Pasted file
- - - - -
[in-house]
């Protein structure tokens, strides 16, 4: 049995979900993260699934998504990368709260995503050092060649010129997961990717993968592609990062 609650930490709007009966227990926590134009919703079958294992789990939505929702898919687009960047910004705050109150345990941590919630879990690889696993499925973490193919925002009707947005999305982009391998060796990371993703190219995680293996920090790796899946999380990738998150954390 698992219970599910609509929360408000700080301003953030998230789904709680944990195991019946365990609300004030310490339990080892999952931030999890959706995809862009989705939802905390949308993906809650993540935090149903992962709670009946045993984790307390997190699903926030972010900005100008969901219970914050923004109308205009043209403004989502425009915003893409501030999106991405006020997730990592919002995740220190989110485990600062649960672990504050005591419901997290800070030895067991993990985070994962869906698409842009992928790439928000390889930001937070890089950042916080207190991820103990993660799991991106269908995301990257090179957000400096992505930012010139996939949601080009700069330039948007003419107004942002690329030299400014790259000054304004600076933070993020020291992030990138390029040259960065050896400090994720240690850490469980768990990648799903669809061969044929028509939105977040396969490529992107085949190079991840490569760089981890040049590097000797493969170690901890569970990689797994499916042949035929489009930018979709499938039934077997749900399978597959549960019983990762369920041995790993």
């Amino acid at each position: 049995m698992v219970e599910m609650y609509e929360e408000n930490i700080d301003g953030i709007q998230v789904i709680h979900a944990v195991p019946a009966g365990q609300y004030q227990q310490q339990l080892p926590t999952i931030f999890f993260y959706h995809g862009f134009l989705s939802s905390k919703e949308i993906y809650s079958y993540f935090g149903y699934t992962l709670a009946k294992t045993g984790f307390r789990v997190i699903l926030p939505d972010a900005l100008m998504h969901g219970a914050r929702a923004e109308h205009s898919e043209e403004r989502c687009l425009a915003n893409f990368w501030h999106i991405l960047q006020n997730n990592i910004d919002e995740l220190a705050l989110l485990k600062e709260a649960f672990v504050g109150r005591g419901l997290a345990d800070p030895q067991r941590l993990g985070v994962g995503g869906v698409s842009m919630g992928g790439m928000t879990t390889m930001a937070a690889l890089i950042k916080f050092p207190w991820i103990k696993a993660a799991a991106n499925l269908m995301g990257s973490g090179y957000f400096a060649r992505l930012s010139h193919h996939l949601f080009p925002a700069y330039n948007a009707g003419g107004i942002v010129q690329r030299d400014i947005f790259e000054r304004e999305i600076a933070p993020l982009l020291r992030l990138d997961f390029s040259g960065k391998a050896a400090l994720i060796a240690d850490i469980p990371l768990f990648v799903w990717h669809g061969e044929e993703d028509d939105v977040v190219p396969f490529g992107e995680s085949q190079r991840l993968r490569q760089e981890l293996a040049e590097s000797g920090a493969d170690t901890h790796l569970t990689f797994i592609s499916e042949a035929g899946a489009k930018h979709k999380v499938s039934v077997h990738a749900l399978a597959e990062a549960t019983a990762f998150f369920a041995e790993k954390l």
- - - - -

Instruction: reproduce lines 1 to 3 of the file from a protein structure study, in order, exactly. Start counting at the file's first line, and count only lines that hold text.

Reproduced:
[in-house]
């Protein structure tokens, strides 16, 4: 049995979900993260699934998504990368709260995503050092060649010129997961990717993968592609990062 609650930490709007009966227990926590134009919703079958294992789990939505929702898919687009960047910004705050109150345990941590919630879990690889696993499925973490193919925002009707947005999305982009391998060796990371993703190219995680293996920090790796899946999380990738998150954390 698992219970599910609509929360408000700080301003953030998230789904709680944990195991019946365990609300004030310490339990080892999952931030999890959706995809862009989705939802905390949308993906809650993540935090149903992962709670009946045993984790307390997190699903926030972010900005100008969901219970914050923004109308205009043209403004989502425009915003893409501030999106991405006020997730990592919002995740220190989110485990600062649960672990504050005591419901997290800070030895067991993990985070994962869906698409842009992928790439928000390889930001937070890089950042916080207190991820103990993660799991991106269908995301990257090179957000400096992505930012010139996939949601080009700069330039948007003419107004942002690329030299400014790259000054304004600076933070993020020291992030990138390029040259960065050896400090994720240690850490469980768990990648799903669809061969044929028509939105977040396969490529992107085949190079991840490569760089981890040049590097000797493969170690901890569970990689797994499916042949035929489009930018979709499938039934077997749900399978597959549960019983990762369920041995790993």
């Amino acid at each position: 049995m698992v219970e599910m609650y609509e929360e408000n930490i700080d301003g953030i709007q998230v789904i709680h979900a944990v195991p019946a009966g365990q609300y004030q227990q310490q339990l080892p926590t999952i931030f999890f993260y959706h995809g862009f134009l989705s939802s905390k919703e949308i993906y809650s079958y993540f935090g149903y699934t992962l709670a009946k294992t045993g984790f307390r789990v997190i699903l926030p939505d972010a900005l100008m998504h969901g219970a914050r929702a923004e109308h205009s898919e043209e403004r989502c687009l425009a915003n893409f990368w501030h999106i991405l960047q006020n997730n990592i910004d919002e995740l220190a705050l989110l485990k600062e709260a649960f672990v504050g109150r005591g419901l997290a345990d800070p030895q067991r941590l993990g985070v994962g995503g869906v698409s842009m919630g992928g790439m928000t879990t390889m930001a937070a690889l890089i950042k916080f050092p207190w991820i103990k696993a993660a799991a991106n499925l269908m995301g990257s973490g090179y957000f400096a060649r992505l930012s010139h193919h996939l949601f080009p925002a700069y330039n948007a009707g003419g107004i942002v010129q690329r030299d400014i947005f790259e000054r304004e999305i600076a933070p993020l982009l020291r992030l990138d997961f390029s040259g960065k391998a050896a400090l994720i060796a240690d850490i469980p990371l768990f990648v799903w990717h669809g061969e044929e993703d028509d939105v977040v190219p396969f490529g992107e995680s085949q190079r991840l993968r490569q760089e981890l293996a040049e590097s000797g920090a493969d170690t901890h790796l569970t990689f797994i592609s499916e042949a035929g899946a489009k930018h979709k999380v499938s039934v077997h990738a749900l399978a597959e990062a549960t019983a990762f998150f369920a041995e790993k954390l």